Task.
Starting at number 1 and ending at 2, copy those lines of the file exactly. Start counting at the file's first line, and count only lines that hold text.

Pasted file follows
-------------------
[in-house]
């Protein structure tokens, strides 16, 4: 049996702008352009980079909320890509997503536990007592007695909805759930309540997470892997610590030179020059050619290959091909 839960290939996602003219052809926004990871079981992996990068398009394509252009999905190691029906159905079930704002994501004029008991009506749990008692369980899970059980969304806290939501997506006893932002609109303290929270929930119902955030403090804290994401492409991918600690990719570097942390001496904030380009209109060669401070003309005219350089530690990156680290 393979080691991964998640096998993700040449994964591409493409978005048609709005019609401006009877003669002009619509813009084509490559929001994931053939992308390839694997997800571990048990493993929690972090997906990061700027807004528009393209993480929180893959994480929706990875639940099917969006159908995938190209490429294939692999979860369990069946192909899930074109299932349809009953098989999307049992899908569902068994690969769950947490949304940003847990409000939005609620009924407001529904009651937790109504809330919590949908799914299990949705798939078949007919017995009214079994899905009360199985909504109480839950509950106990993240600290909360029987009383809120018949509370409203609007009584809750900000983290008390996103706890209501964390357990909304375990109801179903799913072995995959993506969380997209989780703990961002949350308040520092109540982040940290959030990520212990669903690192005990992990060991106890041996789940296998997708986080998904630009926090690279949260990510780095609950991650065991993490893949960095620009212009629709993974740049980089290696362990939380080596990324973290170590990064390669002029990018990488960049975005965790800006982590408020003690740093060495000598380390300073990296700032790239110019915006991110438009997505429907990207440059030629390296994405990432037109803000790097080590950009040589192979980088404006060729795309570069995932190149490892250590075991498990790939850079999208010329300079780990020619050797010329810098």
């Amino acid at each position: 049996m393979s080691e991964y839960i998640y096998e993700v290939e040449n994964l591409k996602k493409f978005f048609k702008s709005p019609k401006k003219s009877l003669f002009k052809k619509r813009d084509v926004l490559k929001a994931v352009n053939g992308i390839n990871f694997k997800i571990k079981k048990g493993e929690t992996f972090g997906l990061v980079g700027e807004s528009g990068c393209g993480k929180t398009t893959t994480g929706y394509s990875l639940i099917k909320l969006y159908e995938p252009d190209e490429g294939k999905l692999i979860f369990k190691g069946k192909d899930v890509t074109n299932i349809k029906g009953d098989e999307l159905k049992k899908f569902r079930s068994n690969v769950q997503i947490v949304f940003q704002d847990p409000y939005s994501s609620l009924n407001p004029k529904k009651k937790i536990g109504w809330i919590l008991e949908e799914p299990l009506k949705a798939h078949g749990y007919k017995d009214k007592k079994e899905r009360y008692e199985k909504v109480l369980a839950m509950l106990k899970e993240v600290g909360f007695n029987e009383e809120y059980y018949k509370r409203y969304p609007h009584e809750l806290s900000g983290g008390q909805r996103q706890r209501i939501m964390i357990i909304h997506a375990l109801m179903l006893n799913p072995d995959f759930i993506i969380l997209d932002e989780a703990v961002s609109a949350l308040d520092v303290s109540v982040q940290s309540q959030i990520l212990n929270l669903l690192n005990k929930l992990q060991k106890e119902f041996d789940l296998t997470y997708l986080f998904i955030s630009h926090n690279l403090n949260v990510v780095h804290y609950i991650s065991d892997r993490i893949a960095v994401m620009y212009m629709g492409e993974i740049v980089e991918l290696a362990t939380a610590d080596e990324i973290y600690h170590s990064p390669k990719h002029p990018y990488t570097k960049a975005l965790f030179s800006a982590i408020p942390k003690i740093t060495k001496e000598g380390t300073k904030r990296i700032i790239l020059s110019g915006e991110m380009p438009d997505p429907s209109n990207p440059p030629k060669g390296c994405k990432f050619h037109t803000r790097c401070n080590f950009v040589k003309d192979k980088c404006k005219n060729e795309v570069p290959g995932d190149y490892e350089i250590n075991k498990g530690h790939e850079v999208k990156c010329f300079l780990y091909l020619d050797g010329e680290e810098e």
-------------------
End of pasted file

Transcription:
[in-house]
């Protein structure tokens, strides 16, 4: 049996702008352009980079909320890509997503536990007592007695909805759930309540997470892997610590030179020059050619290959091909 839960290939996602003219052809926004990871079981992996990068398009394509252009999905190691029906159905079930704002994501004029008991009506749990008692369980899970059980969304806290939501997506006893932002609109303290929270929930119902955030403090804290994401492409991918600690990719570097942390001496904030380009209109060669401070003309005219350089530690990156680290 393979080691991964998640096998993700040449994964591409493409978005048609709005019609401006009877003669002009619509813009084509490559929001994931053939992308390839694997997800571990048990493993929690972090997906990061700027807004528009393209993480929180893959994480929706990875639940099917969006159908995938190209490429294939692999979860369990069946192909899930074109299932349809009953098989999307049992899908569902068994690969769950947490949304940003847990409000939005609620009924407001529904009651937790109504809330919590949908799914299990949705798939078949007919017995009214079994899905009360199985909504109480839950509950106990993240600290909360029987009383809120018949509370409203609007009584809750900000983290008390996103706890209501964390357990909304375990109801179903799913072995995959993506969380997209989780703990961002949350308040520092109540982040940290959030990520212990669903690192005990992990060991106890041996789940296998997708986080998904630009926090690279949260990510780095609950991650065991993490893949960095620009212009629709993974740049980089290696362990939380080596990324973290170590990064390669002029990018990488960049975005965790800006982590408020003690740093060495000598380390300073990296700032790239110019915006991110438009997505429907990207440059030629390296994405990432037109803000790097080590950009040589192979980088404006060729795309570069995932190149490892250590075991498990790939850079999208010329300079780990020619050797010329810098």